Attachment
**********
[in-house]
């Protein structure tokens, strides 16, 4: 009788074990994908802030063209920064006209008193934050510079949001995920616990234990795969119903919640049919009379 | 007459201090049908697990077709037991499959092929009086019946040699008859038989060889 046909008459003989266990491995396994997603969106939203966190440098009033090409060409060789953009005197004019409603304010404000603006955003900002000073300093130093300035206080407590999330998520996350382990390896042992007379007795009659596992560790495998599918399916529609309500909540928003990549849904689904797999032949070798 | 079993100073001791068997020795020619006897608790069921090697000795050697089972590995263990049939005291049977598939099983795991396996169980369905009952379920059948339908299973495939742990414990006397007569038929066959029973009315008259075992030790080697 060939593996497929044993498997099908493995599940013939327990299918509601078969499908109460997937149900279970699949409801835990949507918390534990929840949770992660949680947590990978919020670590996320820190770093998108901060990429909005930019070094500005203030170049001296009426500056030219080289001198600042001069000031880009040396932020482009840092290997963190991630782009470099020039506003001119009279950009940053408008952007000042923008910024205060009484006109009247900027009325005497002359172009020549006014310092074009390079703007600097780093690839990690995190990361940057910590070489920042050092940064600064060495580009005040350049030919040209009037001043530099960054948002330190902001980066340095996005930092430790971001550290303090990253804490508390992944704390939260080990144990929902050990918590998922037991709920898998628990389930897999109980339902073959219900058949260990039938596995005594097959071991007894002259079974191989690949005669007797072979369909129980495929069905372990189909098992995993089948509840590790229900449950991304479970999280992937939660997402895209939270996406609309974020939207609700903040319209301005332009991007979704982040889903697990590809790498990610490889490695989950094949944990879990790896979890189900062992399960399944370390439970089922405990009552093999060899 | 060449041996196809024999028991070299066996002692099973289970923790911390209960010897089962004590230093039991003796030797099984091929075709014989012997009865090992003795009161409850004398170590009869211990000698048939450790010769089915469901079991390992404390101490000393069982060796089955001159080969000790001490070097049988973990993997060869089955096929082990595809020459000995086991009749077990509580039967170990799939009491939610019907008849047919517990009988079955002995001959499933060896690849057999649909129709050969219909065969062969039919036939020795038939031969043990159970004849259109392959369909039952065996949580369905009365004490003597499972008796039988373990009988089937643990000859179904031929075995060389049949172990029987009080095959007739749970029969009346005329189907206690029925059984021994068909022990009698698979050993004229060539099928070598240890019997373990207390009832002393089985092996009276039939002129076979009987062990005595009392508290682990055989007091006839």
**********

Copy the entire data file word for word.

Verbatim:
[in-house]
């Protein structure tokens, strides 16, 4: 009788074990994908802030063209920064006209008193934050510079949001995920616990234990795969119903919640049919009379 | 007459201090049908697990077709037991499959092929009086019946040699008859038989060889 046909008459003989266990491995396994997603969106939203966190440098009033090409060409060789953009005197004019409603304010404000603006955003900002000073300093130093300035206080407590999330998520996350382990390896042992007379007795009659596992560790495998599918399916529609309500909540928003990549849904689904797999032949070798 | 079993100073001791068997020795020619006897608790069921090697000795050697089972590995263990049939005291049977598939099983795991396996169980369905009952379920059948339908299973495939742990414990006397007569038929066959029973009315008259075992030790080697 060939593996497929044993498997099908493995599940013939327990299918509601078969499908109460997937149900279970699949409801835990949507918390534990929840949770992660949680947590990978919020670590996320820190770093998108901060990429909005930019070094500005203030170049001296009426500056030219080289001198600042001069000031880009040396932020482009840092290997963190991630782009470099020039506003001119009279950009940053408008952007000042923008910024205060009484006109009247900027009325005497002359172009020549006014310092074009390079703007600097780093690839990690995190990361940057910590070489920042050092940064600064060495580009005040350049030919040209009037001043530099960054948002330190902001980066340095996005930092430790971001550290303090990253804490508390992944704390939260080990144990929902050990918590998922037991709920898998628990389930897999109980339902073959219900058949260990039938596995005594097959071991007894002259079974191989690949005669007797072979369909129980495929069905372990189909098992995993089948509840590790229900449950991304479970999280992937939660997402895209939270996406609309974020939207609700903040319209301005332009991007979704982040889903697990590809790498990610490889490695989950094949944990879990790896979890189900062992399960399944370390439970089922405990009552093999060899 | 060449041996196809024999028991070299066996002692099973289970923790911390209960010897089962004590230093039991003796030797099984091929075709014989012997009865090992003795009161409850004398170590009869211990000698048939450790010769089915469901079991390992404390101490000393069982060796089955001159080969000790001490070097049988973990993997060869089955096929082990595809020459000995086991009749077990509580039967170990799939009491939610019907008849047919517990009988079955002995001959499933060896690849057999649909129709050969219909065969062969039919036939020795038939031969043990159970004849259109392959369909039952065996949580369905009365004490003597499972008796039988373990009988089937643990000859179904031929075995060389049949172990029987009080095959007739749970029969009346005329189907206690029925059984021994068909022990009698698979050993004229060539099928070598240890019997373990207390009832002393089985092996009276039939002129076979009987062990005595009392508290682990055989007091006839």